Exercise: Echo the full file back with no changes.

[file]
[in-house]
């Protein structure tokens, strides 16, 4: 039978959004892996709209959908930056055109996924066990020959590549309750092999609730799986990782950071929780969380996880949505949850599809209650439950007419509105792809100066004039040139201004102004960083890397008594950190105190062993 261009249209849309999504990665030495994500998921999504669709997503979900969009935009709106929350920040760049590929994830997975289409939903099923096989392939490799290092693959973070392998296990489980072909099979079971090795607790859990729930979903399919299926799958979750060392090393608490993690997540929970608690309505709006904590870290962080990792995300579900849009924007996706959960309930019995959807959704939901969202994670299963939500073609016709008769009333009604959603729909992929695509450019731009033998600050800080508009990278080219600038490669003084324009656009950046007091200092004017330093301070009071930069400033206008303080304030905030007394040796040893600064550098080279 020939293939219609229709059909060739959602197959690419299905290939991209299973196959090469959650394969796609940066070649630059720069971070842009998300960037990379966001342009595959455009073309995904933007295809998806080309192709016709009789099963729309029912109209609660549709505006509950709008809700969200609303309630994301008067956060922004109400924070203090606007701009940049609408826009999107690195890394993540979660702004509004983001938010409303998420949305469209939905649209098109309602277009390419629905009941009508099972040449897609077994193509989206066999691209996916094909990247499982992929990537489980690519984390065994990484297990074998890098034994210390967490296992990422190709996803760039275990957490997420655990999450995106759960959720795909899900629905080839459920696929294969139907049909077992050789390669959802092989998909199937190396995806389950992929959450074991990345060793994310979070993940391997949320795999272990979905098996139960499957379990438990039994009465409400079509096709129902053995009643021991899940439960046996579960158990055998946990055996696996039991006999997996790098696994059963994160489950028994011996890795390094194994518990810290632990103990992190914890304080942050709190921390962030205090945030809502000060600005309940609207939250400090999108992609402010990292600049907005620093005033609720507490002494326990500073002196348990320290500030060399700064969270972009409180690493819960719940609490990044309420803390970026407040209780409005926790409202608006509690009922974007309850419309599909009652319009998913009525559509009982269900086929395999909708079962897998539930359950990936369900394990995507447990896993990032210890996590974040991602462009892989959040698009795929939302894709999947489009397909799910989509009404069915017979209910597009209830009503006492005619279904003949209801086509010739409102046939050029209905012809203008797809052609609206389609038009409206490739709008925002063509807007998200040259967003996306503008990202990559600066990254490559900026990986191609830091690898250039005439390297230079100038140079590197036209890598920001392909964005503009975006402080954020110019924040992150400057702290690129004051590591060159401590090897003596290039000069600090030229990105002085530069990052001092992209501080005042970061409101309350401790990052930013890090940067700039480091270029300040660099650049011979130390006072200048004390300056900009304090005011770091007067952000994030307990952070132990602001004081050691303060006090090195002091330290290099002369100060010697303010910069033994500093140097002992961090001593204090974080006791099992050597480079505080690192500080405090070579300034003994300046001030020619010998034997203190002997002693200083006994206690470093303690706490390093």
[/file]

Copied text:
[in-house]
């Protein structure tokens, strides 16, 4: 039978959004892996709209959908930056055109996924066990020959590549309750092999609730799986990782950071929780969380996880949505949850599809209650439950007419509105792809100066004039040139201004102004960083890397008594950190105190062993 261009249209849309999504990665030495994500998921999504669709997503979900969009935009709106929350920040760049590929994830997975289409939903099923096989392939490799290092693959973070392998296990489980072909099979079971090795607790859990729930979903399919299926799958979750060392090393608490993690997540929970608690309505709006904590870290962080990792995300579900849009924007996706959960309930019995959807959704939901969202994670299963939500073609016709008769009333009604959603729909992929695509450019731009033998600050800080508009990278080219600038490669003084324009656009950046007091200092004017330093301070009071930069400033206008303080304030905030007394040796040893600064550098080279 020939293939219609229709059909060739959602197959690419299905290939991209299973196959090469959650394969796609940066070649630059720069971070842009998300960037990379966001342009595959455009073309995904933007295809998806080309192709016709009789099963729309029912109209609660549709505006509950709008809700969200609303309630994301008067956060922004109400924070203090606007701009940049609408826009999107690195890394993540979660702004509004983001938010409303998420949305469209939905649209098109309602277009390419629905009941009508099972040449897609077994193509989206066999691209996916094909990247499982992929990537489980690519984390065994990484297990074998890098034994210390967490296992990422190709996803760039275990957490997420655990999450995106759960959720795909899900629905080839459920696929294969139907049909077992050789390669959802092989998909199937190396995806389950992929959450074991990345060793994310979070993940391997949320795999272990979905098996139960499957379990438990039994009465409400079509096709129902053995009643021991899940439960046996579960158990055998946990055996696996039991006999997996790098696994059963994160489950028994011996890795390094194994518990810290632990103990992190914890304080942050709190921390962030205090945030809502000060600005309940609207939250400090999108992609402010990292600049907005620093005033609720507490002494326990500073002196348990320290500030060399700064969270972009409180690493819960719940609490990044309420803390970026407040209780409005926790409202608006509690009922974007309850419309599909009652319009998913009525559509009982269900086929395999909708079962897998539930359950990936369900394990995507447990896993990032210890996590974040991602462009892989959040698009795929939302894709999947489009397909799910989509009404069915017979209910597009209830009503006492005619279904003949209801086509010739409102046939050029209905012809203008797809052609609206389609038009409206490739709008925002063509807007998200040259967003996306503008990202990559600066990254490559900026990986191609830091690898250039005439390297230079100038140079590197036209890598920001392909964005503009975006402080954020110019924040992150400057702290690129004051590591060159401590090897003596290039000069600090030229990105002085530069990052001092992209501080005042970061409101309350401790990052930013890090940067700039480091270029300040660099650049011979130390006072200048004390300056900009304090005011770091007067952000994030307990952070132990602001004081050691303060006090090195002091330290290099002369100060010697303010910069033994500093140097002992961090001593204090974080006791099992050597480079505080690192500080405090070579300034003994300046001030020619010998034997203190002997002693200083006994206690470093303690706490390093």